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Three Years In Europe-logo

Three Years In Europe

William Wells Brown

William Wells Brown was born a slave, near Lexington, Kentucky. His mother, Elizabeth, was a slave--his father a white man who never acknowledged his paternity. Brown escaped slavery at about the age of 20. For many years he worked as a steamboatman and as a conductor for the Underground Railroad in Buffalo, New York. In 1843, he became a lecturer for the Western New York Anti-Slavery Society, and was a contemporary of Frederick Douglass. Brown went to Europe in 1849 to encourage British support for the anti-slavery movement in the United States. He remained there until 1854 when British abolitionists purchased his freedom. Soon afterward, he returned to the United States to continue his work in the abolitionist movement. Throughout his life, he wrote several books, including his autobiography, Clotel, and, The Rising Son; or, The Antecedents and Advancement of the Colored Race, among others. He was also the author of two plays. Three Years In Europe; Or, Places I Have Seen and People I Have Met is a series of letters that Brown wrote to certain of his friends. A few were destined for publication in The Liberator, the famed abolitionist journal published by Frederick Douglass. In the letters, Brown described his impressions while traveling across Europe, meeting and sharing his experiences first as a slave and then as a fugitive. (Introduction by James K. White)

William Wells Brown was born a slave, near Lexington, Kentucky. His mother, Elizabeth, was a slave--his father a white man who never acknowledged his paternity. Brown escaped slavery at about the age of 20. For many years he worked as a steamboatman and as a conductor for the Underground Railroad in Buffalo, New York. In 1843, he became a lecturer for the Western New York Anti-Slavery Society, and was a contemporary of Frederick Douglass. Brown went to Europe in 1849 to encourage British support for the anti-slavery movement in the United States. He remained there until 1854 when British abolitionists purchased his freedom. Soon afterward, he returned to the United States to continue his work in the abolitionist movement. Throughout his life, he wrote several books, including his autobiography, Clotel, and, The Rising Son; or, The Antecedents and Advancement of the Colored Race, among others. He was also the author of two plays. Three Years In Europe; Or, Places I Have Seen and People I Have Met is a series of letters that Brown wrote to certain of his friends. A few were destined for publication in The Liberator, the famed abolitionist journal published by Frederick Douglass. In the letters, Brown described his impressions while traveling across Europe, meeting and sharing his experiences first as a slave and then as a fugitive. (Introduction by James K. White)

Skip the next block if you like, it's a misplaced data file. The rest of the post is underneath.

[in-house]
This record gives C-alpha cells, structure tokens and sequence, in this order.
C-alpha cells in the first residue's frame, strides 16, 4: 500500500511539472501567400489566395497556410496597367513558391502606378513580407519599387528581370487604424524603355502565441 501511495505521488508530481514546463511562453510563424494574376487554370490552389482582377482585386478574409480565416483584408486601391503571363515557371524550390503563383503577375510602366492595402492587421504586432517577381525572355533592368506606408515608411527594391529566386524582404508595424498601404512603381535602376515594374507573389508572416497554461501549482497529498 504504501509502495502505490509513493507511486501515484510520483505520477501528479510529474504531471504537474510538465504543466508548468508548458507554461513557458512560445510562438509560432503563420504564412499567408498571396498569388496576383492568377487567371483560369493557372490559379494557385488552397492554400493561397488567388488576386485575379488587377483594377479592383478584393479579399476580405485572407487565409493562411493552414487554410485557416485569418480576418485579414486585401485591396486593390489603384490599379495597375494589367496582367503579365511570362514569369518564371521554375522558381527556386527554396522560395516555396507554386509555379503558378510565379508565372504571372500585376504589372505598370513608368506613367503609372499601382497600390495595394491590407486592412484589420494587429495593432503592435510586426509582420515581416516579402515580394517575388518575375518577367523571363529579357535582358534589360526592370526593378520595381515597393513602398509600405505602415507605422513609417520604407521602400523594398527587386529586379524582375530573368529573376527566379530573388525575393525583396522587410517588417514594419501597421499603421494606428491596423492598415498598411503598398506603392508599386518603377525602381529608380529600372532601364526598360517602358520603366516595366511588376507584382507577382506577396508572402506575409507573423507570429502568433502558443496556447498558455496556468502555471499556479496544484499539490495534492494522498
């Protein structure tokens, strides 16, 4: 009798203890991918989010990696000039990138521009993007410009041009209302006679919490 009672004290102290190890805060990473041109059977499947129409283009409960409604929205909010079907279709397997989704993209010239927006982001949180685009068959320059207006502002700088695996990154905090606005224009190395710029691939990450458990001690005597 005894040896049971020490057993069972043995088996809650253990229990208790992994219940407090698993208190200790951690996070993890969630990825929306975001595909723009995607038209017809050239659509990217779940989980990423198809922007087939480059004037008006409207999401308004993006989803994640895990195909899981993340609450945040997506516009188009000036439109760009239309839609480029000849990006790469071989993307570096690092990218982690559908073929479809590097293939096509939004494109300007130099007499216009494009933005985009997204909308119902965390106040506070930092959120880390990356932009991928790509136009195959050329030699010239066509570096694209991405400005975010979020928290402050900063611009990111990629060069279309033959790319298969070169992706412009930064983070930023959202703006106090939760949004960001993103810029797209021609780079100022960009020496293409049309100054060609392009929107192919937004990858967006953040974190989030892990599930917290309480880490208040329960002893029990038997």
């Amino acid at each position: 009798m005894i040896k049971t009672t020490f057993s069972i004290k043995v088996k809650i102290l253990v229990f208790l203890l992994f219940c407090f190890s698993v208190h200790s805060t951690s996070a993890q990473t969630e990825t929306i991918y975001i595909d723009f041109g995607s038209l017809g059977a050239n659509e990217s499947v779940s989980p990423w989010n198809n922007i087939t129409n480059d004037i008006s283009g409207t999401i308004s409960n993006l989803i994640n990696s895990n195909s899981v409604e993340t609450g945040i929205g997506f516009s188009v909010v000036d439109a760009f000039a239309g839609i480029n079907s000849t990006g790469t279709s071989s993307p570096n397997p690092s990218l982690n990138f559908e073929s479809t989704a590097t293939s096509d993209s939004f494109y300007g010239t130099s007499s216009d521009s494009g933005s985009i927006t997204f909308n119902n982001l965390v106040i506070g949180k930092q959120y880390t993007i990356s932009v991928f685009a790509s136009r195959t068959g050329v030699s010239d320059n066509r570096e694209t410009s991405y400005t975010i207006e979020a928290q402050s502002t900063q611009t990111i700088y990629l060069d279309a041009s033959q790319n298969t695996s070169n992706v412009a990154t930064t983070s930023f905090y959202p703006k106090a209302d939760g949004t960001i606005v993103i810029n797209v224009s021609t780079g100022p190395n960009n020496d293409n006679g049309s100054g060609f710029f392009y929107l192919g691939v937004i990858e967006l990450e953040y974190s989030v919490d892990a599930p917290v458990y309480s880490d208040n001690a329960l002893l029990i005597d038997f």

More Information

Genres:

History

Description:

William Wells Brown was born a slave, near Lexington, Kentucky. His mother, Elizabeth, was a slave--his father a white man who never acknowledged his paternity. Brown escaped slavery at about the age of 20. For many years he worked as a steamboatman and as a conductor for the Underground Railroad in Buffalo, New York. In 1843, he became a lecturer for the Western New York Anti-Slavery Society, and was a contemporary of Frederick Douglass. Brown went to Europe in 1849 to encourage British support for the anti-slavery movement in the United States. He remained there until 1854 when British abolitionists purchased his freedom. Soon afterward, he returned to the United States to continue his work in the abolitionist movement. Throughout his life, he wrote several books, including his autobiography, Clotel, and, The Rising Son; or, The Antecedents and Advancement of the Colored Race, among others. He was also the author of two plays. Three Years In Europe; Or, Places I Have Seen and People I Have Met is a series of letters that Brown wrote to certain of his friends. A few were destined for publication in The Liberator, the famed abolitionist journal published by Frederick Douglass. In the letters, Brown described his impressions while traveling across Europe, meeting and sharing his experiences first as a slave and then as a fugitive. (Introduction by James K. White)

Language:

English

Narrators:

LibriVox Community

Length:

7h 37m


Chapters

Introduction
Introduction

40:28


Chapter 1
Chapter 1

10:58


Chapter 2
Chapter 2

15:42


Chapter 3
Chapter 3

23:19


Chapter 4
Chapter 4

16:05


Chapter 5
Chapter 5

12:45


Chapter 6
Chapter 6

19:59


Chapter 7
Chapter 7

13:00


Chapter 8
Chapter 8

28:06


Chapter 9
Chapter 9

16:09


Chapter 10
Chapter 10

23:23


Chapter 11
Chapter 11

15:08


Chapter 12
Chapter 12

25:24


Chapter 13
Chapter 13

18:57


Chapter 14
Chapter 14

10:43


Chapter 15
Chapter 15

15:19


Chapter 16
Chapter 16

14:36


Chapter 17
Chapter 17

15:52


Chapter 18
Chapter 18

09:39


Chapter 19
Chapter 19

12:18


Chapter 20
Chapter 20

19:21


Chapter 21
Chapter 21

30:30


Chapter 22
Chapter 22

40:39


Chapter 23
Chapter 23

09:22